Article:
Written by Alan Moore
Art and Covers by J.H Williams III
Published by America’s Best Comics
To those well-versed in comics, Alan Moore is a legend, a visionary, a god-king. To those passing him on the street, he’s a terrifying, Rasputin-esque vision of haunting eyes, killer tats and a beard so glorious it deserves to go to war and die for queen and country.
Moore’s works populate nearly every list of essential comics reading ever written, him having produced legendary works such as “Watchmen,” “V for Vendetta” and “The Killing Joke.” But it’s a statement to his “Dear God, nothing can stop it!” tenacity that the crazy bugger’s still going. Some would be content with having radically re-defined the comics medium countless times over. Alan Moore simply surveys his work and mulls over what to do next.
Of all his excellent contemporary works, and there are many, few are as fascinating, as mind-shatteringly layered, as monstrously ambitious as “Promethea”.
From the setup, “Promethea” sounds like a fairly standard magic-themed superheroine book. College student Sophie Bangs becomes the latest vessel of Promethea, a living avatar of magic and the written word who has taken human and literary form at various points throughout history. But this is Alan Moore, nothing is ever as simple as it seems.
What “Promethea” really is, more than the superhero comic it wears the skin of, is a kind of graphic novel text book series on, among other things (deep breath) mysticism, tarot symbolism, the qabalistic tree of life, comparative religion, linguistic studies, the role of the written word, magic theory, feminism and a dash of quantum physics (pant pant). In her hero’s journey from college student to cosmic deity, Sophie, and by extension we the audience are given a crash course in all things magical, with enough social commentary and high-minded musings to keep us ever forgetting who’s writing this sucker. It’s essentially like an abbreviated version of Israel Regardie’s The Tree of Life: An Illustrated Study in Magic but with way more pretty pictures and the occasional naked person.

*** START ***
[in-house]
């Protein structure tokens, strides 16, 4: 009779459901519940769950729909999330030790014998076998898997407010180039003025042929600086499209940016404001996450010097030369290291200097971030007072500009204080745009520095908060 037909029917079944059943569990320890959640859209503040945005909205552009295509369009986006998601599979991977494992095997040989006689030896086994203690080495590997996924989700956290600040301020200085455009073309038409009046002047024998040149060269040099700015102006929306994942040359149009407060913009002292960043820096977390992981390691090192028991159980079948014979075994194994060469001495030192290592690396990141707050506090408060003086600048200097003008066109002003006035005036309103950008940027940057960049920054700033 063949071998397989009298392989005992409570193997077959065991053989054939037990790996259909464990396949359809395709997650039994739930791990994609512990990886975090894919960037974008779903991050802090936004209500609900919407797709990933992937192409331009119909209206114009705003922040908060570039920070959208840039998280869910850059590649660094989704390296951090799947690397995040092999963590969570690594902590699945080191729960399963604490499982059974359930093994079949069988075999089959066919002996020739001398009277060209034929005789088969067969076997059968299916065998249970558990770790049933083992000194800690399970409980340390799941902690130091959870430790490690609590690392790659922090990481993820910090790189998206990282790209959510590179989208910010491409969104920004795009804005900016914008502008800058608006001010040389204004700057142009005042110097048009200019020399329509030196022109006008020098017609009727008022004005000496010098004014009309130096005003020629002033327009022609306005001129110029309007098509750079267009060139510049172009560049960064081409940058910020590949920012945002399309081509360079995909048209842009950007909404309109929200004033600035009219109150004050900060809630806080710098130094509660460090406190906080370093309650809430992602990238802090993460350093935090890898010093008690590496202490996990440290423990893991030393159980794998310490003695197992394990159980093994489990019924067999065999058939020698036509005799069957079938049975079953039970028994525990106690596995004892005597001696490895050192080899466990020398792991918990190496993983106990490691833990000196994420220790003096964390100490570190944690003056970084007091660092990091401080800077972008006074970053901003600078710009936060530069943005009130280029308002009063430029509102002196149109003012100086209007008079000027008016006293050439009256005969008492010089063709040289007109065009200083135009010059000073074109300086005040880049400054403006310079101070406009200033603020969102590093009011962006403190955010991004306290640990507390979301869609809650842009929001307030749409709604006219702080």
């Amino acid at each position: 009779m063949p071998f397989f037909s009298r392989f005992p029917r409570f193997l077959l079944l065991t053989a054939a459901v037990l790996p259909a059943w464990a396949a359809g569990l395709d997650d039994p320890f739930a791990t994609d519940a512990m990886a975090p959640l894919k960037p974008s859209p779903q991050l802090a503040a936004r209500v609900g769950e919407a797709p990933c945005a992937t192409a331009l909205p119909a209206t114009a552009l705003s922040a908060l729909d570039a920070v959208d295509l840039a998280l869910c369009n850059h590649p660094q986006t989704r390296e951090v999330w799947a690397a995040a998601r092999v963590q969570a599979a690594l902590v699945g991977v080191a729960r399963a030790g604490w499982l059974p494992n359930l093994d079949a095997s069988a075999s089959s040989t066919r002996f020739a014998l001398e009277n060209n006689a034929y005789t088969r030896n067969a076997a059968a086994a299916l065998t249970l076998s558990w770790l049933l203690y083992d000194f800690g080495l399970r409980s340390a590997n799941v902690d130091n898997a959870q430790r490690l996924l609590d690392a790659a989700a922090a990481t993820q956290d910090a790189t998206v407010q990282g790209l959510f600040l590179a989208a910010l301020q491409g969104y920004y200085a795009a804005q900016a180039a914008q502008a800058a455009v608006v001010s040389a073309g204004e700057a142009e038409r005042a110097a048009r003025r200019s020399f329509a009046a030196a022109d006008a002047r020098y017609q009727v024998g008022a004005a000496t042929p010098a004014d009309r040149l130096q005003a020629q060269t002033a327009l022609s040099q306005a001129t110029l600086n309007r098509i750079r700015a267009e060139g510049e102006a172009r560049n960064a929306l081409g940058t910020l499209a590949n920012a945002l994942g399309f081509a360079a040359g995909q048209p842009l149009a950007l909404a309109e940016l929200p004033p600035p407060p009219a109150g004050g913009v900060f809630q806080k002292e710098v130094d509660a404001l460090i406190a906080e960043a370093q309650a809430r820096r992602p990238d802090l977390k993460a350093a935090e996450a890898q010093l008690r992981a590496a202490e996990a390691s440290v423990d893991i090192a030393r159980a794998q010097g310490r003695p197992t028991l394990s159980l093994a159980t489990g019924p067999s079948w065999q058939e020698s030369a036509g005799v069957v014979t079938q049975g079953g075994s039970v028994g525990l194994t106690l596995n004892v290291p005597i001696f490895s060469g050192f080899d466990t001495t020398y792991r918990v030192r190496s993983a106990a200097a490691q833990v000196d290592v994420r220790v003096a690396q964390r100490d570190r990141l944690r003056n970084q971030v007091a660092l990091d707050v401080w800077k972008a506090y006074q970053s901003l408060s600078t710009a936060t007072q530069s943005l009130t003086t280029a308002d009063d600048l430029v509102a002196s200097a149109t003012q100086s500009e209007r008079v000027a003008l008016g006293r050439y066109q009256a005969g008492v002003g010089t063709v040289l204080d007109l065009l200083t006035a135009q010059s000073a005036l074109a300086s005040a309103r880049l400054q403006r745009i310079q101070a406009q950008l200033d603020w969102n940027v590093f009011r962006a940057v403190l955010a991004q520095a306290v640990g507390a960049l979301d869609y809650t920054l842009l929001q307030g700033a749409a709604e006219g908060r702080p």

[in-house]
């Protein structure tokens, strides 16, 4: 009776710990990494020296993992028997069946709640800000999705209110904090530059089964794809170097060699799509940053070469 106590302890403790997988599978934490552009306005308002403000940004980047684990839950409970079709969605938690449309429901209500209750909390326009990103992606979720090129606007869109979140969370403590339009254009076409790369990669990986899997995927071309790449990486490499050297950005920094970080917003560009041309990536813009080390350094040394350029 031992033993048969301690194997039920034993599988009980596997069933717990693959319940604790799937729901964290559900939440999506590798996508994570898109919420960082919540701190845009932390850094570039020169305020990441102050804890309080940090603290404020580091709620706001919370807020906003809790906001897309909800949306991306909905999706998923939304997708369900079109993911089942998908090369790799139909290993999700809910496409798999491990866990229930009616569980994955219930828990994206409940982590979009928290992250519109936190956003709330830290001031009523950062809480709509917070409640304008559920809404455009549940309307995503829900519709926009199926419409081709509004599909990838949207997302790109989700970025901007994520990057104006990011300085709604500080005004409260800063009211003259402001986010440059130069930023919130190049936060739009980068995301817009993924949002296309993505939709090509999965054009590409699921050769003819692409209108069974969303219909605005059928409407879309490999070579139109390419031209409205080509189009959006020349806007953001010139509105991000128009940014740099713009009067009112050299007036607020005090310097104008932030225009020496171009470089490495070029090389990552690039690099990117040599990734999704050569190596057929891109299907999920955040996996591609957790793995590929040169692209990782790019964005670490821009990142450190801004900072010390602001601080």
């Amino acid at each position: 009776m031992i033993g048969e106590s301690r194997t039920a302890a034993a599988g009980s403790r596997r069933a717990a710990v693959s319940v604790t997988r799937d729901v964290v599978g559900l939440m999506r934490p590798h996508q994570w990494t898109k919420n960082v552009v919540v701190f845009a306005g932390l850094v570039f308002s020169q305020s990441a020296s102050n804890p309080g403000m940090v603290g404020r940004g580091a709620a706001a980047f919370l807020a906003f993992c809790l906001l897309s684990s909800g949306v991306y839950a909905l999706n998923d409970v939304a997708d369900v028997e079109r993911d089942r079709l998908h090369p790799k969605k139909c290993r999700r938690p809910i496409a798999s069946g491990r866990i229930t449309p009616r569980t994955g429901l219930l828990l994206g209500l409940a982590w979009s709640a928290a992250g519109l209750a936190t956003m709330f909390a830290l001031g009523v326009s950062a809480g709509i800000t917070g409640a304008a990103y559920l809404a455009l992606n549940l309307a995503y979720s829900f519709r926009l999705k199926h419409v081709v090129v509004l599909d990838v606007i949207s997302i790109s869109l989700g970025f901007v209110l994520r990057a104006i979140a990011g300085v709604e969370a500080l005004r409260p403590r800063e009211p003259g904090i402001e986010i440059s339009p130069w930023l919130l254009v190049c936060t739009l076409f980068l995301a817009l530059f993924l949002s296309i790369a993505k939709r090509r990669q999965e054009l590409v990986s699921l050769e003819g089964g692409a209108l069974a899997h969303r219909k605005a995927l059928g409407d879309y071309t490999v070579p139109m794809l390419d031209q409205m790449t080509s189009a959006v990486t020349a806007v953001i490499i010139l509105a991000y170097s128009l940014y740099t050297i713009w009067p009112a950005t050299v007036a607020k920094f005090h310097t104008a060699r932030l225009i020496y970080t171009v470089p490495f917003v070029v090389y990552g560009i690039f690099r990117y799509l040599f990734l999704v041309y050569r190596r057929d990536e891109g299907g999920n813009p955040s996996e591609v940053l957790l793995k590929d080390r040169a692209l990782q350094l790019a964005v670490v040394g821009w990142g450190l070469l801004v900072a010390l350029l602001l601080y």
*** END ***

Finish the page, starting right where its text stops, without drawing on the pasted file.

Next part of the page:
And on the subject of pretty pictures, they don’t get much prettier than this. The artwork comes courtesy of J.H Williams III, one of the most talented artists working in the medium today. Williams’ depictions of forms and ability to convey action are top-notch, but what really sets his work apart are his experiments in panel and page layouts. While the book does start with a standard, if adventurous, layout of square boxes with white borders, as the story goes on and the characters delve deeper and deeper into ethereal realms of higher meaning and significance, the white rectangles are replaced with startlingly beautiful tableau and layouts.
But to return to the writing, “Promethea” is one of those rare comics that sets out to teach you something. In this case, many somethings. Virtually every page is a torrent of information, of unraveled symbolism and links drawn between unexpected sources, like an entire issue devoted to interpreting the tarot as a road map of the creation of the universe and human history, or a sex scene in which the male participant explains the magical significance of various pieces of clothing and brief instruction in Hindu chakras.
“Promethea” is not a book for those just looking for thrills, violence and the occasional bit of cheesecake. Like most of Moore’s work, this is comics as high art, as a conveyer of ideas beyond masculine empowerment and violent catharsis. There are ideas here, people. Big ones. If last week’s recommendation of “Chew” is the gentle nudging of the comics neophyte towards the shallow end of the pool, consider “Promethea” an enthusiastic kick to the hindquarters into the deep end. Time to sink or swim.
– Thomas O’Connor